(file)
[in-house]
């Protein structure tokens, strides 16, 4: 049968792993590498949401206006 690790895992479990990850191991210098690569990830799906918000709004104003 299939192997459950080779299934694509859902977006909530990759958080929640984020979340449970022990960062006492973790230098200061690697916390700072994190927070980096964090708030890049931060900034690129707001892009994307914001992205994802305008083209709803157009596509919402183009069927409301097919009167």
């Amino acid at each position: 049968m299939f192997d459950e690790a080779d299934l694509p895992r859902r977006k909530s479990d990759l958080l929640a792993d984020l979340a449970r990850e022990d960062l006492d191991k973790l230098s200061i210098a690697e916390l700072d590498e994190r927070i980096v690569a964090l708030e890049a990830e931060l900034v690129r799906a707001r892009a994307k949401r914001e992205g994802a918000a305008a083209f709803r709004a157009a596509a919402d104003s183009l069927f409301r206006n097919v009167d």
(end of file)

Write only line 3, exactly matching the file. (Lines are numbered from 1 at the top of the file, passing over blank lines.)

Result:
């Amino acid at each position: 049968m299939f192997d459950e690790a080779d299934l694509p895992r859902r977006k909530s479990d990759l958080l929640a792993d984020l979340a449970r990850e022990d960062l006492d191991k973790l230098s200061i210098a690697e916390l700072d590498e994190r927070i980096v690569a964090l708030e890049a990830e931060l900034v690129r799906a707001r892009a994307k949401r914001e992205g994802a918000a305008a083209f709803r709004a157009a596509a919402d104003s183009l069927f409301r206006n097919v009167d």